I know it is completely illogical, but Christmas kind of snuck up on me this year. It is the same time every year, so I’m still trying to figure out how I failed so miserably this year.
I’m planning to use the new baby excuse with anyone that asks, but since she is 7 months old, that excuse really doesn’t fly anymore.
Fortunately, I had included Christmas as one of my budget items throughout the year, so I have money set-aside for the holidays. However, I really haven’t managed my Christmas spending this year.
Ideally I like to start shopping in September or October. This gives me plenty of time to write out my lists, find good deals and get everything done prior to December.
I’m not sure when I’ve ever actually been that on the ball, but I can keep dreaming each year that I’ll do a little bit better.
So although I’m not the ideal Christmas model, one thing I always do is stay on budget. I’m good at that aspect of Christmas.
Unfortunately it takes more then just budgeting to stay on track with holiday spending. I’m still a long way from perfection on Christmas spending, but have found that when I focus on these 5 methods of controlling my spending I’m significantly more successful.
1. Budget for Christmas throughout the year
This suggestion may be a bit late for many of you if you are reading this December – but hey there is always next year.
I personally set aside a small amount of money each month for holiday spending. In August or September I increase my monthly contribution to my holiday budget category.
I typically base my budget on my previous years spending. It is very important to know how much you spend each year to adequately budget for the future.
Depending on your financial situation it is also important to factor in travel and meals for the holiday season. We hosted Thanksgiving this year and even though everyone contributes we still spent a lot of money on groceries.
2. Write a Christmas Gift List
You will overspend if you don’t have a list. I’m sure there are specific studies that prove this fact, but based on my observation skills I know this is true.
Before you buy your first gift start a holiday gift list.
I typically start with close family and friends and then move down the list until I’m out of money. I put my list together and then set a budget for each person on my list.
I’m kind of boring and often give gift certificates, so this is relatively easy for the gift certificate recipients.
If you run out of money before people on your list then it is time to either redo your list or see the points below.
3. Be creative
Some of the most meaningful gifts I’ve received and given have been the least expensive gifts. The gifts from the heart, always mean the most. I’m not a pinterest person, but if I were, that would be the place to start.
There are thousands of creative, easy gift ideas online. Here is a link to a Pinterest board that I created with fun, inexpensive gift ideas.
4. Money doesn’t matter
It is really easy to get caught up in the Spend, Spend, Spend mentality of Christmas. And yes, spending is important, but often we are giving gifts that aren’t needed, really even wanted or going to be used.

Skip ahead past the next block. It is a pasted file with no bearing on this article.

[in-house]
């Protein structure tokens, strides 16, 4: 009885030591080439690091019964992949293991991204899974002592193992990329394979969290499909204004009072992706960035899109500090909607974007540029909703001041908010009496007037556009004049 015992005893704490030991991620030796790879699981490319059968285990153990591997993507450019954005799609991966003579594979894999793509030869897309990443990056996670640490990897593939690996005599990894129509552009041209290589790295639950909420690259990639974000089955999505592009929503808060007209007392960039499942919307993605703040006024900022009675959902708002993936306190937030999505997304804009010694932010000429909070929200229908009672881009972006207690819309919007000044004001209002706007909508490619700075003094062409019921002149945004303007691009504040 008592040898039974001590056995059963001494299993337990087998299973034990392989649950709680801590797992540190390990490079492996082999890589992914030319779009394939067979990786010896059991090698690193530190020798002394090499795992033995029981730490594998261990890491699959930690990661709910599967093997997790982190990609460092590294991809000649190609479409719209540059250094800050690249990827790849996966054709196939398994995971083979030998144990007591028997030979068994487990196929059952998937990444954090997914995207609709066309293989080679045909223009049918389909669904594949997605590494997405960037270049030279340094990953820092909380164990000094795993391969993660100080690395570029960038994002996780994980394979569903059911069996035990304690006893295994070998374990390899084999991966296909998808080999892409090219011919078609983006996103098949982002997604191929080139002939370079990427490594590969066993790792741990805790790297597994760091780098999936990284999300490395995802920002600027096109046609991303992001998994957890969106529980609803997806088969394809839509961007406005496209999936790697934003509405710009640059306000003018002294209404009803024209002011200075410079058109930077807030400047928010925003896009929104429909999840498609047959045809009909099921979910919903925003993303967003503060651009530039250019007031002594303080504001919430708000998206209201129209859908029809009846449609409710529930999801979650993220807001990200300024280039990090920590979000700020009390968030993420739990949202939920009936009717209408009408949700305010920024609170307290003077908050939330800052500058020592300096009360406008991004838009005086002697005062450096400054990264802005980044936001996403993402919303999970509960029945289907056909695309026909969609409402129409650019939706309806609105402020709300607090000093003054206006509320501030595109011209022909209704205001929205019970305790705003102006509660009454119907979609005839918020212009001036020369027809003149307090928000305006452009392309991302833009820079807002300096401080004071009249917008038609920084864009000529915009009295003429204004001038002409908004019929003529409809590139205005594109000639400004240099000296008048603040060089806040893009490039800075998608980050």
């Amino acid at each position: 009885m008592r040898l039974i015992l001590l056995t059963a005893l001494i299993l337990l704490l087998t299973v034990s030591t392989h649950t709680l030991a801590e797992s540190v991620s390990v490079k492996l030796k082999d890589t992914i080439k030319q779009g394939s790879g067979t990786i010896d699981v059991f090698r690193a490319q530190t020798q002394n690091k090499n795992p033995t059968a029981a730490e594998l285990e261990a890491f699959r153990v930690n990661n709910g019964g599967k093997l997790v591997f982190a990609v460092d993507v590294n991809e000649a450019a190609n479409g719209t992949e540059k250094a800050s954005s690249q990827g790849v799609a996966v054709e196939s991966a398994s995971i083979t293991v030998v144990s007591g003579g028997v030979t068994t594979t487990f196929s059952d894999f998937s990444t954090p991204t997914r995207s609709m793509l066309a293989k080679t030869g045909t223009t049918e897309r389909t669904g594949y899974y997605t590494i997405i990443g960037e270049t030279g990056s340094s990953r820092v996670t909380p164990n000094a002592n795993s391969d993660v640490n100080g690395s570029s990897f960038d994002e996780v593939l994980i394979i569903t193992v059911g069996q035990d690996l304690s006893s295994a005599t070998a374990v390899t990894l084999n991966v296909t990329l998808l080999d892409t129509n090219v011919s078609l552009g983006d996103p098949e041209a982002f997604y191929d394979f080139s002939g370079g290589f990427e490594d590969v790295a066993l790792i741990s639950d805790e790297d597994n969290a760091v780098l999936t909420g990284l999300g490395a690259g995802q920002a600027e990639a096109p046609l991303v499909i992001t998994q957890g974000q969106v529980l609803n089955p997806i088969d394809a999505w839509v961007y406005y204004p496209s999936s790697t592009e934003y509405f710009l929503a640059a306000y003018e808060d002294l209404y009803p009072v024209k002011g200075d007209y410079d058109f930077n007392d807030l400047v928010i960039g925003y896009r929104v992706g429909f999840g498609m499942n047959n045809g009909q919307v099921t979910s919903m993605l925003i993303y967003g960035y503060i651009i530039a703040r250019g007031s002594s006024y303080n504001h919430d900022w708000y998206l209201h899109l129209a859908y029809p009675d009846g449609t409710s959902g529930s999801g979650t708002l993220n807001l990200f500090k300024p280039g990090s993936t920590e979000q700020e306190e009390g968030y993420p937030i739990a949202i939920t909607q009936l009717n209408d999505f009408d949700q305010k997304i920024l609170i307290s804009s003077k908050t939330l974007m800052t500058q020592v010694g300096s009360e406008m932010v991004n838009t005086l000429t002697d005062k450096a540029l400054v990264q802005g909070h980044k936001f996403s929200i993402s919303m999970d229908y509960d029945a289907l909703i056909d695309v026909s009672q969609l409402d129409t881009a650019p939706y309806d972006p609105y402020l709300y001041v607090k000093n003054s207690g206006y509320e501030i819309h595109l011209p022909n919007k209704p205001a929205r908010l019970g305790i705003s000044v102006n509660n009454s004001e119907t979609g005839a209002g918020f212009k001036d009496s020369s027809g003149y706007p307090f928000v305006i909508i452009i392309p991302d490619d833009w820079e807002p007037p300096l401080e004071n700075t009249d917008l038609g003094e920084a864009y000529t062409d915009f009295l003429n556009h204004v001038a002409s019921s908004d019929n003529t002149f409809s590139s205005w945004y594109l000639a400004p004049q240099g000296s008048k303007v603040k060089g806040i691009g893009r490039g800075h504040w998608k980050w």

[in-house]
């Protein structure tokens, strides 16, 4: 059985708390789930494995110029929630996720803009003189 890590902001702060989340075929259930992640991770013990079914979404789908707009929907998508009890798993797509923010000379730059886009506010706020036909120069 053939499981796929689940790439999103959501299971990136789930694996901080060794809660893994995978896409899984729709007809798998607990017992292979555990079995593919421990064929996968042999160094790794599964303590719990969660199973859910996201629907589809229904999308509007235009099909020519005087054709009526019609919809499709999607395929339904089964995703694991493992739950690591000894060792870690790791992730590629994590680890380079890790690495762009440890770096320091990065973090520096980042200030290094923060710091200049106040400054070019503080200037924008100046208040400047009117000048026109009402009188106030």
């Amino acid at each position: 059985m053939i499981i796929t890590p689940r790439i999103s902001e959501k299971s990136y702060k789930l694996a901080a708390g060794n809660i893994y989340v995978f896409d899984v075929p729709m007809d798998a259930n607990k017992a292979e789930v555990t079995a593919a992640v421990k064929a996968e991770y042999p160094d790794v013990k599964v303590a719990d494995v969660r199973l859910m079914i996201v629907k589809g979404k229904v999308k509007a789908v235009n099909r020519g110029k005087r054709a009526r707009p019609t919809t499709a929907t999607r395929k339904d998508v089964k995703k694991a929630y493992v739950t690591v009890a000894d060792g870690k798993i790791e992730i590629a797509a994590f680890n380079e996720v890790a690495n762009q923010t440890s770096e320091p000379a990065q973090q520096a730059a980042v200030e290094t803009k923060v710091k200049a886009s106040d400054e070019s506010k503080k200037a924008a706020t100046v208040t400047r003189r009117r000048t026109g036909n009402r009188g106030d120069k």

Be selective when you do your gift list. Not everyone needs a gift, they will survive.
It is okay to write co-workers a nice note and skip the expensive gift. I can guarantee they will keep the note a lot longer then the candles or lotion.
Last year one of my co-workers gave each of us a nice note with some really cute Christmas socks. I still have the note and the socks. It was such a simple sweet gift that really meant a lot to me.
5. Look for memories rather then physical gifts
Besides a few random gifts over the years, I can’t tell you what I got for Christmas last year. It wasn’t that I didn’t appreciate the gifts, they just didn’t stick out in my mind.
However, I can tell you what we did as a family. Family time spent together is much more meaningful then any gift under the tree.
It is okay to get all your nieces and nephews together for a movie and popcorn night. I’ve got a lot of extended family and if I did even $10 gifts for each of them I’d be spending over $200. Most $10 gifts are kind of cheesy anyway, so each year Aaron and I have gotten in the habit of inviting all of the local family over for dinner. It has become a great tradition and means a lot to us.
I doubt the kids appreciate not getting specific gifts, but for me the time spent with family is more important then gifts any day.
I also love doing Christmas craft parties, candy apples parties, gingerbread houses . . . . . the list goes on and on.
Why Controlling your Holiday Christmas Spending Matters
I know so many people who dread this time of year. They get so caught up in the hunt for the perfect gift that they stress themselves out and then completely over-spend.
Christmas is about the memories and fun times we have as family and friends. Christmas is about sharing special moments and reconnecting with everyone we love.
There is nothing worse then opening up your credit card statement in January and having a bit of sticker shock. I know people that don’t pay off their Christmas spending until June or July and then they start the whole process again. It isn’t worth it!
I know that when I manage my budget for Christmas and manage my spending properly the Christmas season doesn’t leave me stressed and frassled and I have time to focus on the important things that really matter: Family & Friends!
Receive Our Newsletter
Subscribe To Get Bi-Monthly Content On Personal Finance, Parenting and Successful Living